Self-Directed IRA

We talk a lot about self-directed IRAs on our blog, but we thought it might be a good time to have a little refresher course on exactly what that is. While many people are familiar with IRAs (individual retirement account) in general, the self-directed form is not quite so widely known.

So what exactly is a self-directed IRA?

The term “self-directed” simply means that you, as an individual, have complete control over selecting and directing the investments within your own IRA or 401(k). In a self-directed transaction, you make all of the decisions regarding your investments. The self-directed IRA administrator (such as IRA Innovations) completes the documents required to establish your account and purchase the investment you select.

So how is it different from a traditional IRA?

In order to understand the differences, it’s important to first know a little history. In 1975, as part of the Employee Retirement Income Security Act of 1974 (ERISA) IRAs were created. Within this Act and in the IRS code there was not a listing of what investments could be made within an IRA but only what investments were not allowed within an IRA. Most IRA custodians limit account investments to traditional brokerage accounts (stocks, bonds, mutual funds), but a self-directed IRA can invest in real estate, mortgages, franchises, private stock, and more (see list below) in addition to stocks, bonds, and funds.

Investments not allowed include: life insurance, collectibles, which include works of art, rugs, antiques; metals other than gold and palladium bullion; gems; stamps; coins (except certain U.S. minted coins); alcoholic beverages, and other tangible personal property as may be defined by the Secretary of the Treasury.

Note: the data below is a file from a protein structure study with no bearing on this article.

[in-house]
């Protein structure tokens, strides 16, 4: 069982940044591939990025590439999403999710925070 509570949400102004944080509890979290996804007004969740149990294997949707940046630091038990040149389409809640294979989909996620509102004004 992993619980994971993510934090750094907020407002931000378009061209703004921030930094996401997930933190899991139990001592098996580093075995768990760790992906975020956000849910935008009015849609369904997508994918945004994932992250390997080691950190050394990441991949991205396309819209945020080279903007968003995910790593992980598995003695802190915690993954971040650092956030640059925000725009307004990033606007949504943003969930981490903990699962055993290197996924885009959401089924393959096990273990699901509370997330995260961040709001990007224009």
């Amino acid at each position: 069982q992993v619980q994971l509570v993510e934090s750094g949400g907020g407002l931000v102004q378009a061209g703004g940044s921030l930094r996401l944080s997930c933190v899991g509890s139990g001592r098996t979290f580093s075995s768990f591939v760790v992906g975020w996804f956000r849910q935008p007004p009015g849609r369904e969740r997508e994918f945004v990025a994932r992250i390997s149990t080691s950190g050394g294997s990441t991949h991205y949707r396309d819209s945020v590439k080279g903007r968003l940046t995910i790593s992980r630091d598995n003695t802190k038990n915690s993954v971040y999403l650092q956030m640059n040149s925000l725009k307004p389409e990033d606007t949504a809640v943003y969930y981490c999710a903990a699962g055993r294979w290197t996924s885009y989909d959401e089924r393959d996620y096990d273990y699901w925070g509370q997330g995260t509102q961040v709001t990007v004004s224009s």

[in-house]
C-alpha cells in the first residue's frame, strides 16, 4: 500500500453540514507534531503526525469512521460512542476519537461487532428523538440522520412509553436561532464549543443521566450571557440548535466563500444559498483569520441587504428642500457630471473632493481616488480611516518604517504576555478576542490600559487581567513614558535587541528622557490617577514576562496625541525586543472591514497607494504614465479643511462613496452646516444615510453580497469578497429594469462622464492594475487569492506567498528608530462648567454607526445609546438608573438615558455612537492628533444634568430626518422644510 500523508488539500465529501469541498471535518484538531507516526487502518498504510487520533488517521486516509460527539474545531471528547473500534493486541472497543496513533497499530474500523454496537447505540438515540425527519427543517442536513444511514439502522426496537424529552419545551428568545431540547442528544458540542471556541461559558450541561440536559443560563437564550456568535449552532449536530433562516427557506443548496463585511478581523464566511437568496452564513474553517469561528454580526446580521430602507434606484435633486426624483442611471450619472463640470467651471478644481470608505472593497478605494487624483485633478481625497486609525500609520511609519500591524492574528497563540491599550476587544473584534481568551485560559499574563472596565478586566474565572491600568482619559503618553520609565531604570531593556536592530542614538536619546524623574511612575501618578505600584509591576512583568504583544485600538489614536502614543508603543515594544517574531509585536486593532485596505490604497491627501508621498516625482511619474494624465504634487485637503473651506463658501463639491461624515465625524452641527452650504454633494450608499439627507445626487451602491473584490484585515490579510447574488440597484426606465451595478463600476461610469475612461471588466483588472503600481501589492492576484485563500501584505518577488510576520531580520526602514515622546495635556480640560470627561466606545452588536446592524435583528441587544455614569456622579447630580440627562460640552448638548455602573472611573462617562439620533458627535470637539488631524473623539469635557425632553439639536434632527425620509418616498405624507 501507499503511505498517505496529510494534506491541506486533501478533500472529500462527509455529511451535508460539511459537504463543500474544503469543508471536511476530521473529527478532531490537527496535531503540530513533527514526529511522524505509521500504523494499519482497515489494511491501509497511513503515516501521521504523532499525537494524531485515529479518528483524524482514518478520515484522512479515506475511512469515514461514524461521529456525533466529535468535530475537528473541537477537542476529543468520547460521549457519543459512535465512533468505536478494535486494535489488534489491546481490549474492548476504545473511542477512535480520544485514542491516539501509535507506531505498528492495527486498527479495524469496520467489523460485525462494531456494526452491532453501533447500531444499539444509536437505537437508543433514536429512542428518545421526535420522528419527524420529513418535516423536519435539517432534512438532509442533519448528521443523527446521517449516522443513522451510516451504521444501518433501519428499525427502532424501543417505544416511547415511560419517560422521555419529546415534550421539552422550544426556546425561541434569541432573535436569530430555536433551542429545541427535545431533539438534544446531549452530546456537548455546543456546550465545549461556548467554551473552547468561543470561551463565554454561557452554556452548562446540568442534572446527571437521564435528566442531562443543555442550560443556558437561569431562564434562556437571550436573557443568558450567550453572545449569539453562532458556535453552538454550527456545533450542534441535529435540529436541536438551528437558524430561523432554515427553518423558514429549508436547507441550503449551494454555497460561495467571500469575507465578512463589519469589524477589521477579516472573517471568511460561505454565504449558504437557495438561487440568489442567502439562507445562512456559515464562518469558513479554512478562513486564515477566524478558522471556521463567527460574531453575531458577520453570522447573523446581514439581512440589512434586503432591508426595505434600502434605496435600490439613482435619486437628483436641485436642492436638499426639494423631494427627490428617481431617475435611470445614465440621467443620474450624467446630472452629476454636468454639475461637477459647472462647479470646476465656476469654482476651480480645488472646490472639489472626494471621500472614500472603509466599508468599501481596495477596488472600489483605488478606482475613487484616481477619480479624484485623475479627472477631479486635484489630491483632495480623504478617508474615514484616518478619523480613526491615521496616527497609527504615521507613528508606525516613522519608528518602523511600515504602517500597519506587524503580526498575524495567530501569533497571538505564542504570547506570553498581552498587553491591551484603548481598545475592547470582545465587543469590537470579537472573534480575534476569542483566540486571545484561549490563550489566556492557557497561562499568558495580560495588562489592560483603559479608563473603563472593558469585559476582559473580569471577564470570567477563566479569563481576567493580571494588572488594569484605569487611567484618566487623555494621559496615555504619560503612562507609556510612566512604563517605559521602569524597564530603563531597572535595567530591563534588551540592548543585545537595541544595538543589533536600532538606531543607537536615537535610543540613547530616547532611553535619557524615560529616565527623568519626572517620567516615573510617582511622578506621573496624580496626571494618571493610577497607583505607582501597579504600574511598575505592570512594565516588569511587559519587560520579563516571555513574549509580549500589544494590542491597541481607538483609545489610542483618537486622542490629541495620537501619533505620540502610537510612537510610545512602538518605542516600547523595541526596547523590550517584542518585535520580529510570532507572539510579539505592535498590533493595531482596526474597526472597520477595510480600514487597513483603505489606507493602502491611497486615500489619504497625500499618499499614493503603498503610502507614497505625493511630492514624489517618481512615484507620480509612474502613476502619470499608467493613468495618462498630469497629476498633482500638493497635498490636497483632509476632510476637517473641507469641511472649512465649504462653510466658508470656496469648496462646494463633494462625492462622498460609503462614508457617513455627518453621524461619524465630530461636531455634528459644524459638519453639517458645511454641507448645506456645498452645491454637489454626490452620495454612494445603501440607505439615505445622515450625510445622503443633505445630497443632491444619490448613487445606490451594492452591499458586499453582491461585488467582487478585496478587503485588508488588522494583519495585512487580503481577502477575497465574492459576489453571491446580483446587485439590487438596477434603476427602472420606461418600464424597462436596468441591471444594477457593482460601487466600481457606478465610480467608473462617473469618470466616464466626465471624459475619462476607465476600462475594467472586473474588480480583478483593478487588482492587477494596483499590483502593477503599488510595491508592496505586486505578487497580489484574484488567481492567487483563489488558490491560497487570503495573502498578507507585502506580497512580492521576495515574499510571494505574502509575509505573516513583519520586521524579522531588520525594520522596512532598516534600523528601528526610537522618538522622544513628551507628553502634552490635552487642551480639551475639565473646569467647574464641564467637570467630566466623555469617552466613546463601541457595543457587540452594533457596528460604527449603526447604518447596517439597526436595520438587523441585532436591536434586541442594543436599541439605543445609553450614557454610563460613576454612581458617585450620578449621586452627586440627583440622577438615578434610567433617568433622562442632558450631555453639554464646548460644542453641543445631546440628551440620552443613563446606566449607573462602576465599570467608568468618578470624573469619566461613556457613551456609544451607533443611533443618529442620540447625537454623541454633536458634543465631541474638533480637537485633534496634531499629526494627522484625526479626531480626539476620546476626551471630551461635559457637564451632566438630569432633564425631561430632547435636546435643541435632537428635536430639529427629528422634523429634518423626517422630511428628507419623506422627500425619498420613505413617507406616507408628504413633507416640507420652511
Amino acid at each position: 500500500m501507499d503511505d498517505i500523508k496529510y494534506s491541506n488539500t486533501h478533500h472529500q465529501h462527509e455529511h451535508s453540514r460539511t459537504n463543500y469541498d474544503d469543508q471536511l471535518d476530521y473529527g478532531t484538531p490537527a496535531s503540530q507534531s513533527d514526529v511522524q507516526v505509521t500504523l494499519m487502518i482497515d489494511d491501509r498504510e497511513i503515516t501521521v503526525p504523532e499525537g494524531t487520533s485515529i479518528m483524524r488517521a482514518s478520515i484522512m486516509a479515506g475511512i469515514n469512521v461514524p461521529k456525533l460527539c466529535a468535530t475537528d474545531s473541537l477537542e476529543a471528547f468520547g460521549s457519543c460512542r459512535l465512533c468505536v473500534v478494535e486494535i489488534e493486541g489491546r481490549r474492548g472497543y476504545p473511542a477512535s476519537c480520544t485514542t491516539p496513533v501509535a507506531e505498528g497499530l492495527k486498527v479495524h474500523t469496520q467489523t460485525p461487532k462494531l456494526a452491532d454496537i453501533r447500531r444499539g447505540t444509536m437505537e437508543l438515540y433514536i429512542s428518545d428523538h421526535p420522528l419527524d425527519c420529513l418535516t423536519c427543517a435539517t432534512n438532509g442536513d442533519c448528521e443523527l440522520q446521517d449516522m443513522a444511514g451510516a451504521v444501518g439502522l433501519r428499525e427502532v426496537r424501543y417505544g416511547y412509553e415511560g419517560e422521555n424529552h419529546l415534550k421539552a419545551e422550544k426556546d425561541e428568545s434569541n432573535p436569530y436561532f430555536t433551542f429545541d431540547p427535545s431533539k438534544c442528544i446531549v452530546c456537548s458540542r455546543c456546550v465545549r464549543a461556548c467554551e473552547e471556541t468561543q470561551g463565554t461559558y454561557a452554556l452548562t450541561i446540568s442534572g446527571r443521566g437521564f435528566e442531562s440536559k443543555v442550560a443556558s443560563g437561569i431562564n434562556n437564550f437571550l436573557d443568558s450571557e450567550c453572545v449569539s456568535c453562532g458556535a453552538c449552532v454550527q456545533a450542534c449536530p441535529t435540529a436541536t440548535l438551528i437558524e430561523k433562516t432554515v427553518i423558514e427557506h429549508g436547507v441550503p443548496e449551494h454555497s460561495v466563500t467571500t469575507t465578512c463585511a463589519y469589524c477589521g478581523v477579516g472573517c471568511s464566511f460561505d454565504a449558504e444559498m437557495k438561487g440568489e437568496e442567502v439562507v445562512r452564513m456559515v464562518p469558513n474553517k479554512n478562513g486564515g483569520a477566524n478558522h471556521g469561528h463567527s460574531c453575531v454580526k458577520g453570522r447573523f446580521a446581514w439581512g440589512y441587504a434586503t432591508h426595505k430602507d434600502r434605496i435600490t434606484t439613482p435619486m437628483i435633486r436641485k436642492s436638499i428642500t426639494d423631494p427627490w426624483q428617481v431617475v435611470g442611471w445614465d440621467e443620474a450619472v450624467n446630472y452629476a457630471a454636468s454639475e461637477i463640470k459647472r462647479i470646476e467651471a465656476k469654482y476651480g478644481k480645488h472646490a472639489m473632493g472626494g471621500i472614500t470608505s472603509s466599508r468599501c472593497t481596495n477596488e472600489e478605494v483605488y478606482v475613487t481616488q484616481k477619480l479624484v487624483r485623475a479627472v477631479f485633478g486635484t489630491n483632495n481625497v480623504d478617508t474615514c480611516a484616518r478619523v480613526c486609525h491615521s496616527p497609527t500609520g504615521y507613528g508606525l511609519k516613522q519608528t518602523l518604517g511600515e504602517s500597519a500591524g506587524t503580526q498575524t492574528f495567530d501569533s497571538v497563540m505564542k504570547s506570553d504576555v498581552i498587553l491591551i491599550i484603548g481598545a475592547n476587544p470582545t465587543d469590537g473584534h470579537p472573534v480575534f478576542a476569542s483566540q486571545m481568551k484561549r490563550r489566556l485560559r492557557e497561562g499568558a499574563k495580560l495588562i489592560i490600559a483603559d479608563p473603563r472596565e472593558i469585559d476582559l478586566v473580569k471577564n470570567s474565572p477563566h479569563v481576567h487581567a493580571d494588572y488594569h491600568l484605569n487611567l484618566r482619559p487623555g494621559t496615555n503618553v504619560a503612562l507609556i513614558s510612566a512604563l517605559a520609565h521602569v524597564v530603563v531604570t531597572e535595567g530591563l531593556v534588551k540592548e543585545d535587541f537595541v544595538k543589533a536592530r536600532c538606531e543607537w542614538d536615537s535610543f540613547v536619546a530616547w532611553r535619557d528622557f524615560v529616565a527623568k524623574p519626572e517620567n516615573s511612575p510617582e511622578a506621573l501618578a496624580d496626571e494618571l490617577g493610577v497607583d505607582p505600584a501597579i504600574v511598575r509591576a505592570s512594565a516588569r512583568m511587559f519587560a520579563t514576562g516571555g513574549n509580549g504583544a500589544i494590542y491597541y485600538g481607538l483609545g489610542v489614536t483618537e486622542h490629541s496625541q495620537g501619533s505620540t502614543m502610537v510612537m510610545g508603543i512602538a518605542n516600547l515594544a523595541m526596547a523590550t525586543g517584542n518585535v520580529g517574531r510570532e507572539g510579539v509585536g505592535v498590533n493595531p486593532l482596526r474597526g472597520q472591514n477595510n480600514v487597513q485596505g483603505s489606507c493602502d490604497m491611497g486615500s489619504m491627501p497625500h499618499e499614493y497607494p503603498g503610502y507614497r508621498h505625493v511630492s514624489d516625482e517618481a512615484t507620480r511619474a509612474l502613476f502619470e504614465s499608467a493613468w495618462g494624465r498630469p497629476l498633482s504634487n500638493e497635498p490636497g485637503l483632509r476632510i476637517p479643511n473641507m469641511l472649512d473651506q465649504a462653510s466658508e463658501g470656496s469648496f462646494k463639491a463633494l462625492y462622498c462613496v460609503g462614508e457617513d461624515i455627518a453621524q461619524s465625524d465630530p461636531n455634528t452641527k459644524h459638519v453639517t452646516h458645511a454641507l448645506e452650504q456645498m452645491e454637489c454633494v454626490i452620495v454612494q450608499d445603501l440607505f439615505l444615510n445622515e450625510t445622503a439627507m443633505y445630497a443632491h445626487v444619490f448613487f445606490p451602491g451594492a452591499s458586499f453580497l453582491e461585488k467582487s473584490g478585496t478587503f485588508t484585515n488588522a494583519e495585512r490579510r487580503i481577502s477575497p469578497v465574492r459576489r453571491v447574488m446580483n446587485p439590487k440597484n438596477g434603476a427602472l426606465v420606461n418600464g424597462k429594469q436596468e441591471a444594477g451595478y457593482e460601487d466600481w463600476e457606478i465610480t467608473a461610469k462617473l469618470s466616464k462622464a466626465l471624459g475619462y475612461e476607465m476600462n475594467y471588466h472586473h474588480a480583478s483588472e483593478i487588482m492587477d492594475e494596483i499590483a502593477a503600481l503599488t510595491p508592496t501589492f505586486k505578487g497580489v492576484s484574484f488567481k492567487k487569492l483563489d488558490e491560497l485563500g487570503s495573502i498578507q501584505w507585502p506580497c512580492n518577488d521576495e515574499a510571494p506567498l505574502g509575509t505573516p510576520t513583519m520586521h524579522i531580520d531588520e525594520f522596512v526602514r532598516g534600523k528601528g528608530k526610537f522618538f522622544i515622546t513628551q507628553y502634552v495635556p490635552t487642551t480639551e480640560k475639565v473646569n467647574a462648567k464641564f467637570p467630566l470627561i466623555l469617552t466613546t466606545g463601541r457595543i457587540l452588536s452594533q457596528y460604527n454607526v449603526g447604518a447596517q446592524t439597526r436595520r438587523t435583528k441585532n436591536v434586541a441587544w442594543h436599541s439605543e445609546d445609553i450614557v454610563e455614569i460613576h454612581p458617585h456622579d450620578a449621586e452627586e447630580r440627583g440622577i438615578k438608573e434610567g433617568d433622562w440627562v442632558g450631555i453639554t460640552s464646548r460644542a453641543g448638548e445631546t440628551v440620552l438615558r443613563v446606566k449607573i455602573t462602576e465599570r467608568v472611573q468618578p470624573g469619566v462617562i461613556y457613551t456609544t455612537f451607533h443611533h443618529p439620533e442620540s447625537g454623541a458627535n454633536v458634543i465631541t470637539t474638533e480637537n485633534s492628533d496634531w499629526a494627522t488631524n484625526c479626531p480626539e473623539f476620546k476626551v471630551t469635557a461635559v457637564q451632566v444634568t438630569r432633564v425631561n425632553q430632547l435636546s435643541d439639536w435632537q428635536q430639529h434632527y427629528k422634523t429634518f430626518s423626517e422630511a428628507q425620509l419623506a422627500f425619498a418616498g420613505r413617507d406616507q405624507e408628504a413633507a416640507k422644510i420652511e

In other words, possible self-directed IRA investments that are allowed include but are not limited to:

  • Private stock offerings
  • All types of real estate
  • Timber land
  • Single family and multi-unit homes
  • Condos
  • Subdivision lots
  • Large tracts of unimproved land
  • Apartment buildings
  • Office buildings
  • Securities, certificates of deposits, stocks, bonds, mutual funds
  • Lending money for mortgages
  • Unsecured loans
  • Church bonds
  • Commercial paper
  • Commodities/future accounts
  • Contracts of sale
  • Factoring
  • Foreign sales corporation stock
  • Gold bullion
  • Joint ventures
  • Leases
  • Limited Liability Companies (LLCs)
  • Limited Partnerships
  • Private Corporations
  • Palladium
  • Tax Lien Certificates
  • U.S. Treasury Gold and Silver Coins
  • Livestock such as horses or cattle

These are just some of the investments allowed within a self-directed IRA. A huge benefit is that you can look at the list above and find the areas you are familiar with and/or interested in. Those may be the best areas for you to invest.

With the knowledge of this wider range of possible investments of an IRA or 401(k), you can potentially build wealth and secure your future much more effectively than through retirement plans that limit you only to publicly traded stocks, bonds, mutual funds, and CDs.

IRA Innovations provides self-directed retirement account administration and education. As the experts when it comes to “alternative” investments including private equity, they can provide the necessary tools and information to get started with a real estate IRA.

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